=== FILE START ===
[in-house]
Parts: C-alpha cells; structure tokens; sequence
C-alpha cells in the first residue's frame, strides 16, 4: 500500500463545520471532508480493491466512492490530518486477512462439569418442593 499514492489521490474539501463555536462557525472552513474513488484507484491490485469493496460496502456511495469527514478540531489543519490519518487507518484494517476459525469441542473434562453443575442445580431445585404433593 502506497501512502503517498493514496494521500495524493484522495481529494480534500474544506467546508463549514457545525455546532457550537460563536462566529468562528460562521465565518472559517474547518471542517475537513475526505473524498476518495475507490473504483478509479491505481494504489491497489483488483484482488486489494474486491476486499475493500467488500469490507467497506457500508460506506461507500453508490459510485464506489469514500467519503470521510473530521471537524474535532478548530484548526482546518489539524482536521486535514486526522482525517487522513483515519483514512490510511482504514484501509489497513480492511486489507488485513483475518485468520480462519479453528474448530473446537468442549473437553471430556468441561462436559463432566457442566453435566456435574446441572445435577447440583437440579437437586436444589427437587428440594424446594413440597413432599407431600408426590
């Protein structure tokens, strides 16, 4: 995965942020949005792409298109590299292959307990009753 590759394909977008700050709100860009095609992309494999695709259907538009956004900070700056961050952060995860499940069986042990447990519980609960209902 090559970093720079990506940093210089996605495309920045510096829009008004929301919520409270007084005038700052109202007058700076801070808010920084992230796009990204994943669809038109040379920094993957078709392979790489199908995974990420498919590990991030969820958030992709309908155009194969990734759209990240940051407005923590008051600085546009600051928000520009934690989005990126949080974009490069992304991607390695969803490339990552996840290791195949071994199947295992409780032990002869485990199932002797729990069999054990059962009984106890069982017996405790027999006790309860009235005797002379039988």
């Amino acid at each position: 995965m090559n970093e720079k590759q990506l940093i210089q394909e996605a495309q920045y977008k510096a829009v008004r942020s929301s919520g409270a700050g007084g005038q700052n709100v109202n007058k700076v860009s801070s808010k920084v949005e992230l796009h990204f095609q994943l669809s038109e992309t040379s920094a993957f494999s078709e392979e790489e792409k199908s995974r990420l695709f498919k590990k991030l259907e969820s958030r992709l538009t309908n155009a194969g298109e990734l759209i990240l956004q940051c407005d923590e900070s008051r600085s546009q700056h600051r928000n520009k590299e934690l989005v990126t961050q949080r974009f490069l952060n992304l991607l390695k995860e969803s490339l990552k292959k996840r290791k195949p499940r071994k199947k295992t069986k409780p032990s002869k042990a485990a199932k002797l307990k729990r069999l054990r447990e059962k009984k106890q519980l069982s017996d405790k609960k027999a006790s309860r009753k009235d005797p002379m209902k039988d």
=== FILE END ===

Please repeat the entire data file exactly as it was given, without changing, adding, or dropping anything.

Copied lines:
[in-house]
Parts: C-alpha cells; structure tokens; sequence
C-alpha cells in the first residue's frame, strides 16, 4: 500500500463545520471532508480493491466512492490530518486477512462439569418442593 499514492489521490474539501463555536462557525472552513474513488484507484491490485469493496460496502456511495469527514478540531489543519490519518487507518484494517476459525469441542473434562453443575442445580431445585404433593 502506497501512502503517498493514496494521500495524493484522495481529494480534500474544506467546508463549514457545525455546532457550537460563536462566529468562528460562521465565518472559517474547518471542517475537513475526505473524498476518495475507490473504483478509479491505481494504489491497489483488483484482488486489494474486491476486499475493500467488500469490507467497506457500508460506506461507500453508490459510485464506489469514500467519503470521510473530521471537524474535532478548530484548526482546518489539524482536521486535514486526522482525517487522513483515519483514512490510511482504514484501509489497513480492511486489507488485513483475518485468520480462519479453528474448530473446537468442549473437553471430556468441561462436559463432566457442566453435566456435574446441572445435577447440583437440579437437586436444589427437587428440594424446594413440597413432599407431600408426590
């Protein structure tokens, strides 16, 4: 995965942020949005792409298109590299292959307990009753 590759394909977008700050709100860009095609992309494999695709259907538009956004900070700056961050952060995860499940069986042990447990519980609960209902 090559970093720079990506940093210089996605495309920045510096829009008004929301919520409270007084005038700052109202007058700076801070808010920084992230796009990204994943669809038109040379920094993957078709392979790489199908995974990420498919590990991030969820958030992709309908155009194969990734759209990240940051407005923590008051600085546009600051928000520009934690989005990126949080974009490069992304991607390695969803490339990552996840290791195949071994199947295992409780032990002869485990199932002797729990069999054990059962009984106890069982017996405790027999006790309860009235005797002379039988």
């Amino acid at each position: 995965m090559n970093e720079k590759q990506l940093i210089q394909e996605a495309q920045y977008k510096a829009v008004r942020s929301s919520g409270a700050g007084g005038q700052n709100v109202n007058k700076v860009s801070s808010k920084v949005e992230l796009h990204f095609q994943l669809s038109e992309t040379s920094a993957f494999s078709e392979e790489e792409k199908s995974r990420l695709f498919k590990k991030l259907e969820s958030r992709l538009t309908n155009a194969g298109e990734l759209i990240l956004q940051c407005d923590e900070s008051r600085s546009q700056h600051r928000n520009k590299e934690l989005v990126t961050q949080r974009f490069l952060n992304l991607l390695k995860e969803s490339l990552k292959k996840r290791k195949p499940r071994k199947k295992t069986k409780p032990s002869k042990a485990a199932k002797l307990k729990r069999l054990r447990e059962k009984k106890q519980l069982s017996d405790k609960k027999a006790s309860r009753k009235d005797p002379m209902k039988d």